War is out

Published: August 31, 2019


PHOTO: REUTERS. The writer served as Executive Editor of The Express Tribune from 2009 to 2014

War is not an option for India and Pakistan. Not because the two combatants do not wish to start it, but because none of the two is in a position to fire the first shot. The desire to settle the 72-year-long lingering blood-soaked issue through one last fling at the mother of all wars on the part of one of the two, or both, notwithstanding the current on-ground circumstances appearing clearly against even a Balakot-like clash between India and Pakistan.

New Delhi has a different war on its hands — a war against the people of India-occupied Kashmir (IOK). India seems to have bitten more than it can chew. The Indian Supreme Court has already admitted pleas against New Delhi’s August 5 action while the central government is finding it increasingly difficult to decide whether or not to extend the lockdown which is entering its fourth week, giving a lie to India’s claim that everything is under control in IOK.

In fact, not only concerned Indians but also world capitals are waiting for the oppressive curbs to be lifted with crossed fingers because of the expected fury with which the people of IOK would, in their opinion, hit back at the occupying troops, unleashing a struggle that would, in all likelihood, be the final encounter. But that point is going to take decades to reach because of the asymmetry between the two combatants — about seven million unarmed people versus mighty India.

The world media is already saying that India’s decision is another step in New Delhi’s long history of colonising Kashmir. It has tellingly assessed that India has shot itself in the foot.

Under world pressure, Prime Minister Narendra Modi has climbed down from calling the issue an internal matter to conceding that it is a bilateral problem. He has also tried to assuage the growing international anxiety by further conceding that the Shimla Accord could be retrieved and negotiation with Pakistan resumed.

Considering the current state of our economy, Pakistan would prefer political polarisation and strategic standing in the comity of nations. This is notwithstanding its aggressive rhetoric such as the threat of a nuclear conflagration and some actions it has already taken like downgrading its diplomatic and trade relations with India.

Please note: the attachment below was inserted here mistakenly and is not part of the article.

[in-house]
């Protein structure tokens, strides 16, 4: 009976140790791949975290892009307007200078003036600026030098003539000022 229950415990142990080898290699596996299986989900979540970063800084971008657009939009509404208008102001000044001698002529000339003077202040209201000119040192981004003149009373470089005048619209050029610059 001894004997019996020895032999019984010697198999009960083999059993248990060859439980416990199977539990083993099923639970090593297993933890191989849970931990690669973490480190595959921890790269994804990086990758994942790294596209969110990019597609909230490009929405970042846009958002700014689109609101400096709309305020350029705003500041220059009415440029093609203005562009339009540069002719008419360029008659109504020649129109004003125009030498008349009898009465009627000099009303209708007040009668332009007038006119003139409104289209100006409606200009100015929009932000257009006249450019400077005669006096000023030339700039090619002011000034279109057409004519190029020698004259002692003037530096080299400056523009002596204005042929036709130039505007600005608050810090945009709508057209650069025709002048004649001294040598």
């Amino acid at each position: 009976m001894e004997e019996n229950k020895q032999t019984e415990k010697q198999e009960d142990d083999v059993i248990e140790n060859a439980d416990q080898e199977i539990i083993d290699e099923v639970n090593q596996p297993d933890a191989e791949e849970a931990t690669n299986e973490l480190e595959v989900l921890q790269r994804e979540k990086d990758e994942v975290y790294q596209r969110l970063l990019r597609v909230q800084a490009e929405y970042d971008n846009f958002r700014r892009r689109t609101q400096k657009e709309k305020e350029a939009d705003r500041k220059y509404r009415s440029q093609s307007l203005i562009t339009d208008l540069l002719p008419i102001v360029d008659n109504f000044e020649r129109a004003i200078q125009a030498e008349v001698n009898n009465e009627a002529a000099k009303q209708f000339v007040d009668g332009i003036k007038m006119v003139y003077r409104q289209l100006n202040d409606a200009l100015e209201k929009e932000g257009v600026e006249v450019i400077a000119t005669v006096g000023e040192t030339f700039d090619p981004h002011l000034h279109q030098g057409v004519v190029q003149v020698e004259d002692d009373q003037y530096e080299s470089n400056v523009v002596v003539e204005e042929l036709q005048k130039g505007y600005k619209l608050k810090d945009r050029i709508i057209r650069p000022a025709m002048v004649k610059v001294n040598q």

Ultimately it seems that India and Pakistan would have to resume their bilateral negotiations on Kashmir. But to be able to persuade their respective nations to come along the talks route, the leaders in the two countries would first need to create conditions conducive to selling the idea to their public which has been whipped up for a war since early this year.

However, for a final peaceful resolution of the issue the two would also need to bring into the equation the party — the people of Jammu and Kashmir — whose fate is to be decided at the talks. For this, India would have to talk to IOK’s genuine leadership which now perhaps includes Hurriyat leaders as well as persons of stature like Farooq and Omar Abdullah and Mehbooba Mufti. All three former chief ministers of IOK are known for their pro-India stance, but their incarceration before the August 5th action is a measure of distrust that exists between India and the people of IOK.

While we wait for India to finally come out of its no-talk mode we need to fight our case where it matters the most like capitals of rich countries. This has remained the weakest aspect of our Kashmir policy all these years. Since Pakistan’s inception we have used whatever earned or unearned political goodwill we had in these rich capitals for acquiring as much dole as possible to finance the demands of a security state, thus winning a global image of living on rich countries’ charity. Hardly the right image for mobilising international support for even a genuine cause like IOK’s forcible annexation by a “progressive”, “liberal” and “secular” India that has suddenly gone the Hindutva way.



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